news


all the latest creative, digital and media news and thoughts from pslondon



Image title
14 November 2016, 09:50

The future of Facebook Live

When Mark Zuckerberg went live on Facebook on 6 April 2016, clad in his signature grey t-shirt and jeans, he caught the attention of 7.3 million viewers. He was promoting the launch of Facebook Live. Perched on a desk in the ‘live video launch room’ at Facebook HQ, he chatted casually with followers, talking directly into a hand-held smartphone camera, and watching as real-time waves of Wows, Loves, Likes, comments and shares came flooding in.

FacebookLive is “this new, really raw, personal, spontaneous way that people can share,” he said. “It’s not just people taking a video and sharing it – it’s interactive.” We marketers know that connecting with users on a human level is imperative to building brand loyalty – even more so if you can do it in realtime. Well, Facebook Live lets you do just that: removing the corporate mask and letting users instantly collaborate on the video you’re streaming.

Facebook’s move towards promoting live and in-the-moment content has seen multiple brands jump on the live-streaming bandwagon – and for good reason. Facebook Live enables us to monitor brand engagement in a way that simply isn’t possible with Periscope, YouTube Live and (when it was still around) Meerkat. We’re able to see users’ reactions in real time and pinpoint the exact moments they did and didn’t like. Pretty cool, huh?

Here are just some of the ways brands have used Facebook Live to make their users feel part of the action.

Who dunnit

Crime TV channel Alibi created an interactive murder mystery story to promote a new crime drama, which it live-streamed on Facebook Live. The hour-long story, Framed, was filmed through the eyes of a security guard, who had just discovered a dead body and had to piece together the clues around him. Viewers were invited to comment on the video with suggestions of what the guard should do, in order to help him to solve the grizzly mystery.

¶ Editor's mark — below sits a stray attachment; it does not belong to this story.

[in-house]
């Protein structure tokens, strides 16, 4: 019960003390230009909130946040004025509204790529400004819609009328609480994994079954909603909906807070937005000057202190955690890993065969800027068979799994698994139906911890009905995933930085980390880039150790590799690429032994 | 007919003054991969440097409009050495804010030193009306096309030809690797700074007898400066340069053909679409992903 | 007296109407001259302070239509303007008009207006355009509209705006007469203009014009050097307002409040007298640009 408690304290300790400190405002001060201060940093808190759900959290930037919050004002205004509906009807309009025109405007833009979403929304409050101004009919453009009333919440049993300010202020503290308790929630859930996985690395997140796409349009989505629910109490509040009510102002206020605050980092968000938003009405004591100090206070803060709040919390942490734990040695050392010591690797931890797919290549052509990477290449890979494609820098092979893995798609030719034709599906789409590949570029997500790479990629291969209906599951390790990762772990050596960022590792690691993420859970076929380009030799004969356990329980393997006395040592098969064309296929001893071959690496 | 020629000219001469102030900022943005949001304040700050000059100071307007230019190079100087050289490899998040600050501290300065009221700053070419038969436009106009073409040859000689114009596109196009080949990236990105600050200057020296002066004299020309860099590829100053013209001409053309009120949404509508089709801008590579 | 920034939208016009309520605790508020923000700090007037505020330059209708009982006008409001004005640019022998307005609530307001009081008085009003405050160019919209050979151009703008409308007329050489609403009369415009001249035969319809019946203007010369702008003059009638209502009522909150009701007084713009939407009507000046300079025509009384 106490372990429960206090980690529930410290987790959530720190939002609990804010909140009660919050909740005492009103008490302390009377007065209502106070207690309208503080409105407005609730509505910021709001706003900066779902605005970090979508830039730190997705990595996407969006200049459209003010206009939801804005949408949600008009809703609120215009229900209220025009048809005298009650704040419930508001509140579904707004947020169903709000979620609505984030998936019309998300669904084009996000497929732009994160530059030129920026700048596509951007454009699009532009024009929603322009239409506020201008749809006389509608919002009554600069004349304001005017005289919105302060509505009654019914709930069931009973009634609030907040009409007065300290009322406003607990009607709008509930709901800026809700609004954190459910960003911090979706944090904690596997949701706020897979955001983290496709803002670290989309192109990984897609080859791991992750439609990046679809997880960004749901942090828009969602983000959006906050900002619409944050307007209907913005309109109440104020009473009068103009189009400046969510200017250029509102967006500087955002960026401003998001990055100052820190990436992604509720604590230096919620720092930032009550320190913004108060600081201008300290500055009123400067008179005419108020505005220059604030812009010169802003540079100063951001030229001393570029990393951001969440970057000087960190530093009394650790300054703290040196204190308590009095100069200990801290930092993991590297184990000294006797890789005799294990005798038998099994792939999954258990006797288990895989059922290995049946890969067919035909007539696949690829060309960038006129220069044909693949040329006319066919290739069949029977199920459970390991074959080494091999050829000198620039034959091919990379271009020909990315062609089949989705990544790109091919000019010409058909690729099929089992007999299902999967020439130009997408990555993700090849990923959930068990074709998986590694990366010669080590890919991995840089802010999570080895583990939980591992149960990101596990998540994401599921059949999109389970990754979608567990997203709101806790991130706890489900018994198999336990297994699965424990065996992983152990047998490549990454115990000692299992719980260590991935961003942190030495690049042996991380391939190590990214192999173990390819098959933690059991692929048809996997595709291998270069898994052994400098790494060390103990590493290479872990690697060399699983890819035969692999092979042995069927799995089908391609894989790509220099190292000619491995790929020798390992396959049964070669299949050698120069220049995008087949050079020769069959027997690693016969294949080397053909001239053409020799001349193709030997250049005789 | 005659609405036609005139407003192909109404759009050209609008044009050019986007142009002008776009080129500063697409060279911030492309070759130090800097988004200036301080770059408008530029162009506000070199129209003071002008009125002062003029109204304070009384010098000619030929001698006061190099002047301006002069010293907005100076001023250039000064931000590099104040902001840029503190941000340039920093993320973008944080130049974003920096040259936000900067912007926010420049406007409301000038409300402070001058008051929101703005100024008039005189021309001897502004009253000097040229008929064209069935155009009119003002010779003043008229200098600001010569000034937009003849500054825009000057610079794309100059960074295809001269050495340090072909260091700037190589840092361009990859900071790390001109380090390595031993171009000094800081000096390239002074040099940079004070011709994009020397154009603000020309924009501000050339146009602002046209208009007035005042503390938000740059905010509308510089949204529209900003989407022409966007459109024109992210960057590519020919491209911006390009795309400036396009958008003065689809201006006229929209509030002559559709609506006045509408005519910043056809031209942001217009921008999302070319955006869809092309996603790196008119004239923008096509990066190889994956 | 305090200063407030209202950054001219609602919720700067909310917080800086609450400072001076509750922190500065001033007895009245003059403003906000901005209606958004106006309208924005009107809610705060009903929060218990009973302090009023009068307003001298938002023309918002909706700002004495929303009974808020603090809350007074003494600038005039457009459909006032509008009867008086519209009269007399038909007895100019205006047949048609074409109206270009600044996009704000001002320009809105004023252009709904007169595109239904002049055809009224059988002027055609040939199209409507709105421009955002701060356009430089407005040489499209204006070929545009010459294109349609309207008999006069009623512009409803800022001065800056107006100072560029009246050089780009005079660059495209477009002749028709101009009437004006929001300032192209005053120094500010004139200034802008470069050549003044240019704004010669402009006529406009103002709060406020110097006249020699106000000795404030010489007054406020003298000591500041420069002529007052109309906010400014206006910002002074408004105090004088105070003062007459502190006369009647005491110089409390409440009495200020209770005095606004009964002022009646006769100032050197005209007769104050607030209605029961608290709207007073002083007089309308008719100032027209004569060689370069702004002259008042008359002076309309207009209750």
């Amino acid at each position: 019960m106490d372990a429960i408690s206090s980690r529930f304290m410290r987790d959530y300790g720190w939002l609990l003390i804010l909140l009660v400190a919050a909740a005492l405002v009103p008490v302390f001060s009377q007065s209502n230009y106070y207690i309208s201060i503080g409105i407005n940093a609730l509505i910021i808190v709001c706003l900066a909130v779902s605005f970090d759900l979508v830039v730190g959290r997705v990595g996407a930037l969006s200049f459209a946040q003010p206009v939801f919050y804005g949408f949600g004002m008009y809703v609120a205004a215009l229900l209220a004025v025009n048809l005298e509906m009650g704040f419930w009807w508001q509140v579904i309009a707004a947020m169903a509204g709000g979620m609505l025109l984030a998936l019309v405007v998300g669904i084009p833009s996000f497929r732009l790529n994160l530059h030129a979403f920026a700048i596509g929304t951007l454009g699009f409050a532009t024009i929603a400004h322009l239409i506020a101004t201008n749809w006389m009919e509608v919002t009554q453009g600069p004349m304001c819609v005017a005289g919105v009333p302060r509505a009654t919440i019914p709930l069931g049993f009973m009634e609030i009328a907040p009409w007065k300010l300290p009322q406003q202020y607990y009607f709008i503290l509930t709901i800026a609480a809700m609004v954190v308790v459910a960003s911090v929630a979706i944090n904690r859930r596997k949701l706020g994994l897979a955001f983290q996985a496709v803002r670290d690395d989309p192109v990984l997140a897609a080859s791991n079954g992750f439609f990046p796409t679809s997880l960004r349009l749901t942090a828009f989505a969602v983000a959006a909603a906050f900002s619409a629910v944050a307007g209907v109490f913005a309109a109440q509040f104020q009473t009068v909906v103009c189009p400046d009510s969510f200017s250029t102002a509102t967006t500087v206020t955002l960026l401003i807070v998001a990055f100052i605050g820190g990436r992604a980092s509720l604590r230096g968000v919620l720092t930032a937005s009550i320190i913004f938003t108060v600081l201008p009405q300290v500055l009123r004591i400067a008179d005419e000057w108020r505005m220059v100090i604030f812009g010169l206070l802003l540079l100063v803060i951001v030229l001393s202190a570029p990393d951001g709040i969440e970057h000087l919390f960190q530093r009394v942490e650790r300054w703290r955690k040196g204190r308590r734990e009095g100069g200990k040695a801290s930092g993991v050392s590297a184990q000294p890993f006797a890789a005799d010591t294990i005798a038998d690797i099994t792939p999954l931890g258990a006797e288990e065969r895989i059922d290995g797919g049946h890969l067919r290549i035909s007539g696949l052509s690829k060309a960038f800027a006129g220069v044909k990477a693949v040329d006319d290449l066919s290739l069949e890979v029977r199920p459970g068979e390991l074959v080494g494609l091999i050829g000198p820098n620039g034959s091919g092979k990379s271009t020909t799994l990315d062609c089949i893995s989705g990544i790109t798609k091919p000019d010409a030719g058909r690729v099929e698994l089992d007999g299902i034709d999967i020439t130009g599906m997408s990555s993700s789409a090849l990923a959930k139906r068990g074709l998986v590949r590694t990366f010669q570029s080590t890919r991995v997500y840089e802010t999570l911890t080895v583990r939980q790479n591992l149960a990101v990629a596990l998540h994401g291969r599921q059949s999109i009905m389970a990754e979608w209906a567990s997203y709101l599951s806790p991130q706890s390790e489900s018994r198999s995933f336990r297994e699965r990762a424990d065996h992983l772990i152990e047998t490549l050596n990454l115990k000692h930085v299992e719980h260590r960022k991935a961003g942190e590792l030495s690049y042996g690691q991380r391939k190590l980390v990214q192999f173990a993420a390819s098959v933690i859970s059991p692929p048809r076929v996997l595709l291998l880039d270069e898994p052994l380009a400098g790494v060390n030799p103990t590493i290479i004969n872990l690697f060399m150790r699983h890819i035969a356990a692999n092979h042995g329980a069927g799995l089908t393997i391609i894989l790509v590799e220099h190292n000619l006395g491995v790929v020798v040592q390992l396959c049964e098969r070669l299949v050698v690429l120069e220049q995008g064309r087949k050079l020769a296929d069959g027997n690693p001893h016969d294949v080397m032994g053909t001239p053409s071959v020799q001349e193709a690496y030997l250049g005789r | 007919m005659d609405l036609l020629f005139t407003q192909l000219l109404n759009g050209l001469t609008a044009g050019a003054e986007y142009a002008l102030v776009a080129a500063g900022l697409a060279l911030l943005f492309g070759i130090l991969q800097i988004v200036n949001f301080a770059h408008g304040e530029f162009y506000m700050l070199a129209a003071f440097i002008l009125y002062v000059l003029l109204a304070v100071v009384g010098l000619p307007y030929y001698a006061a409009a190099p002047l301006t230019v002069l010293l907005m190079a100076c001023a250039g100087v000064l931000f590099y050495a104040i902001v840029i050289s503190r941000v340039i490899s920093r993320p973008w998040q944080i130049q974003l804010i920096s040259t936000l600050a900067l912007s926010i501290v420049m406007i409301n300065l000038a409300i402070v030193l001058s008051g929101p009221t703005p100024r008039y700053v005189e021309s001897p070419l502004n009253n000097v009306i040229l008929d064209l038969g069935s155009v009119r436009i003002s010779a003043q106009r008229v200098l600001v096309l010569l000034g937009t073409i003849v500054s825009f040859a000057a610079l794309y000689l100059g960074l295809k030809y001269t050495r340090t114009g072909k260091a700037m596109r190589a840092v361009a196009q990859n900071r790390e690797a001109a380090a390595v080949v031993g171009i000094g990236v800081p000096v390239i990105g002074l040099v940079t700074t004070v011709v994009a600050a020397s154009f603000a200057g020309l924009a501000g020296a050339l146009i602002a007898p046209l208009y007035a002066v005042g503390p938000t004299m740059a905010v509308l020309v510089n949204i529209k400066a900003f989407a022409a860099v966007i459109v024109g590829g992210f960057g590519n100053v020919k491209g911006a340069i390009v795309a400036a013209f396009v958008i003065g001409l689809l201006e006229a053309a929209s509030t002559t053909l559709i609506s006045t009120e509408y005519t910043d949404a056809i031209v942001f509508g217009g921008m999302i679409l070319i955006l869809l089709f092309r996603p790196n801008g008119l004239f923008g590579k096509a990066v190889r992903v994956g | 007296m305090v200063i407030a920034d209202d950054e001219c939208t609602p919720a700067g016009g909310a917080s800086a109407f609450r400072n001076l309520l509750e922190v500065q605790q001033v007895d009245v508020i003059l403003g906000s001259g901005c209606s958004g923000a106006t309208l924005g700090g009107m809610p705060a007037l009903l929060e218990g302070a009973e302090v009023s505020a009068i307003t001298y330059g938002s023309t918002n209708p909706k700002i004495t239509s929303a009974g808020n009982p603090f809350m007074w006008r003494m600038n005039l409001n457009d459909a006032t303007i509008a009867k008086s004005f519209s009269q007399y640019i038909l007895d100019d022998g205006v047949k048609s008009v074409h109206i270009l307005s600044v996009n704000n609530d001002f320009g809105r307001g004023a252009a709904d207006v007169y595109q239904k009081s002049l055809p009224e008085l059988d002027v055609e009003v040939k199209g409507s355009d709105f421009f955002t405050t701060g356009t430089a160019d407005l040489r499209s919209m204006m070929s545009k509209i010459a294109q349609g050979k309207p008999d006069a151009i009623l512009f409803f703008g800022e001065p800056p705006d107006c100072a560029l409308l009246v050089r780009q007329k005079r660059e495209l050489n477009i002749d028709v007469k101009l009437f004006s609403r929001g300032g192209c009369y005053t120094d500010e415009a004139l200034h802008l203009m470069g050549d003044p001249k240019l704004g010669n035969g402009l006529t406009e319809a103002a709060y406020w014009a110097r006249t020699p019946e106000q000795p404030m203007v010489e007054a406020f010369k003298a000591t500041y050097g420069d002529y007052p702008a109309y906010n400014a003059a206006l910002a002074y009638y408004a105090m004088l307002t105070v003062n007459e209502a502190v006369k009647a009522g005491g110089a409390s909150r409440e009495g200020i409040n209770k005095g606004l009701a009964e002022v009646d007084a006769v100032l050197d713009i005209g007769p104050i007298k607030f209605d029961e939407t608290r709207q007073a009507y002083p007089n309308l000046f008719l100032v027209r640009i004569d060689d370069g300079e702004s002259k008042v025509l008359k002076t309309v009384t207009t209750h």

Going off-road

Land Rover used Facebook Live to live-stream a test drive of its new Range Rover Evoque. This not only enabled the brand to show off the features and performance of its car,but also to inject a hint of playfulness into its social-media marketing – connecting with customers by putting them in the driving seat and giving them a taste of the experience. Using Facebook Live to promote a product builds excitement and intrigue, not just because of the actual video, but also due to the buzz created by real-time comments and reactions.

Talking fashion

Live-streaming is the perfect tool for the fashion world – an industry in which customers are almost entirely driven by visual appeal. It is already widely used to broadcast live footage from catwalks and photoshoots. Grazia UK uses Facebook Live to stream regular Q&A sessions at the magazine’s HQ, where users can comment with questions for the presenters. This behind-the-scenes insight encourages users to invest more deeply in your brand.

Up against the clock

Users love seeing into the day-to-day lives of their favourite brands – whether it’s getting a peek into the office, seeing the people who work there or getting a taste for the company culture. ASOS used Facebook Live to do just this: the team was challenged to dress one of its models in 100 layers of garments in just 30 minutes. To help them do so, users were asked to comment on the live video with suggestions of what item should be put on next.

Putting on a good show with Facebook Live

The best (and worst) thing about Facebook Live is that there’s nowhere to hide. Your brand is completely exposed to the viewers that are watching. This is a great way to build trust, as consumers enjoy the imperfect, raw and unpredictable nature of live video. Rather than writing a rigid script and freaking out if something goes wrong, be open-minded: show your users that you’re ready to improvise (oh, and remember to listen to your users’ comments).

Facebook Live is an exciting and powerful engagement tool, so knowing how best to use it means you need to have a good overview of the digital landscape.  We’ve helped our clients add it to their marketing mix and are seeing some fascinating results.


Back to the top